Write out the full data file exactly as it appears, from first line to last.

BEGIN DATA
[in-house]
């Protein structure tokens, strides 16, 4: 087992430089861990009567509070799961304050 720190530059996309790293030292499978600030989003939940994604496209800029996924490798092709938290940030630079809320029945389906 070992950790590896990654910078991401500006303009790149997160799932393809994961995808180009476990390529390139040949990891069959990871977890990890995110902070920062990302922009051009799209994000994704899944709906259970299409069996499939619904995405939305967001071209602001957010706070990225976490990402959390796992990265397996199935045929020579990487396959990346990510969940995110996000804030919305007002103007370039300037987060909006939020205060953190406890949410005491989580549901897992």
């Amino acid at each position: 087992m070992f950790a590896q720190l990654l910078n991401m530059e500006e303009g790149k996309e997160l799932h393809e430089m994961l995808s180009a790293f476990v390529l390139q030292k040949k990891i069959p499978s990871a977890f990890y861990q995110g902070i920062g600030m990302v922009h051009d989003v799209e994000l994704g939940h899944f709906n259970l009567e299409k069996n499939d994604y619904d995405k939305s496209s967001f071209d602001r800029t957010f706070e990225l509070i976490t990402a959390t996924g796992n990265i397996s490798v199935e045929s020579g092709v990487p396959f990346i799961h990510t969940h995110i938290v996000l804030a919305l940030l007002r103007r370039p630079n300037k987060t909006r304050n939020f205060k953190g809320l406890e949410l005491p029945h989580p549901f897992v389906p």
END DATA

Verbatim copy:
[in-house]
């Protein structure tokens, strides 16, 4: 087992430089861990009567509070799961304050 720190530059996309790293030292499978600030989003939940994604496209800029996924490798092709938290940030630079809320029945389906 070992950790590896990654910078991401500006303009790149997160799932393809994961995808180009476990390529390139040949990891069959990871977890990890995110902070920062990302922009051009799209994000994704899944709906259970299409069996499939619904995405939305967001071209602001957010706070990225976490990402959390796992990265397996199935045929020579990487396959990346990510969940995110996000804030919305007002103007370039300037987060909006939020205060953190406890949410005491989580549901897992």
């Amino acid at each position: 087992m070992f950790a590896q720190l990654l910078n991401m530059e500006e303009g790149k996309e997160l799932h393809e430089m994961l995808s180009a790293f476990v390529l390139q030292k040949k990891i069959p499978s990871a977890f990890y861990q995110g902070i920062g600030m990302v922009h051009d989003v799209e994000l994704g939940h899944f709906n259970l009567e299409k069996n499939d994604y619904d995405k939305s496209s967001f071209d602001r800029t957010f706070e990225l509070i976490t990402a959390t996924g796992n990265i397996s490798v199935e045929s020579g092709v990487p396959f990346i799961h990510t969940h995110i938290v996000l804030a919305l940030l007002r103007r370039p630079n300037k987060t909006r304050n939020f205060k953190g809320l406890e949410l005491p029945h989580p549901f897992v389906p």